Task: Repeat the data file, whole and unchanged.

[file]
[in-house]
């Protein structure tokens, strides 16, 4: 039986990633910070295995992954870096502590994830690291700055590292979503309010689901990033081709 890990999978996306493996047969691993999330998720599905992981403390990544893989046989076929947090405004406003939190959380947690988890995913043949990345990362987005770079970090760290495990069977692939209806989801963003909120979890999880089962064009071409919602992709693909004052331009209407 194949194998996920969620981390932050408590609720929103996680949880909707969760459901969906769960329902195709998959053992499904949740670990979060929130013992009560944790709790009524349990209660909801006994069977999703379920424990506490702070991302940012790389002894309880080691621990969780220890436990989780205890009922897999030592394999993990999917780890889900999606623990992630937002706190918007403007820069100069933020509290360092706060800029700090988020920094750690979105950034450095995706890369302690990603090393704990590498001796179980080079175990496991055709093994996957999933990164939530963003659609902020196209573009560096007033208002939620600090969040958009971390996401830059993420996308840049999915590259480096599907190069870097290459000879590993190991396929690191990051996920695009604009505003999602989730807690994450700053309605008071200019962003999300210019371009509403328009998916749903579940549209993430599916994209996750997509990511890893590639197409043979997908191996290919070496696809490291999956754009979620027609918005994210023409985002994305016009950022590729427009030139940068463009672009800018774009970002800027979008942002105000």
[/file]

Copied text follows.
[in-house]
């Protein structure tokens, strides 16, 4: 039986990633910070295995992954870096502590994830690291700055590292979503309010689901990033081709 890990999978996306493996047969691993999330998720599905992981403390990544893989046989076929947090405004406003939190959380947690988890995913043949990345990362987005770079970090760290495990069977692939209806989801963003909120979890999880089962064009071409919602992709693909004052331009209407 194949194998996920969620981390932050408590609720929103996680949880909707969760459901969906769960329902195709998959053992499904949740670990979060929130013992009560944790709790009524349990209660909801006994069977999703379920424990506490702070991302940012790389002894309880080691621990969780220890436990989780205890009922897999030592394999993990999917780890889900999606623990992630937002706190918007403007820069100069933020509290360092706060800029700090988020920094750690979105950034450095995706890369302690990603090393704990590498001796179980080079175990496991055709093994996957999933990164939530963003659609902020196209573009560096007033208002939620600090969040958009971390996401830059993420996308840049999915590259480096599907190069870097290459000879590993190991396929690191990051996920695009604009505003999602989730807690994450700053309605008071200019962003999300210019371009509403328009998916749903579940549209993430599916994209996750997509990511890893590639197409043979997908191996290919070496696809490291999956754009979620027609918005994210023409985002994305016009950022590729427009030139940068463009672009800018774009970002800027979008942002105000």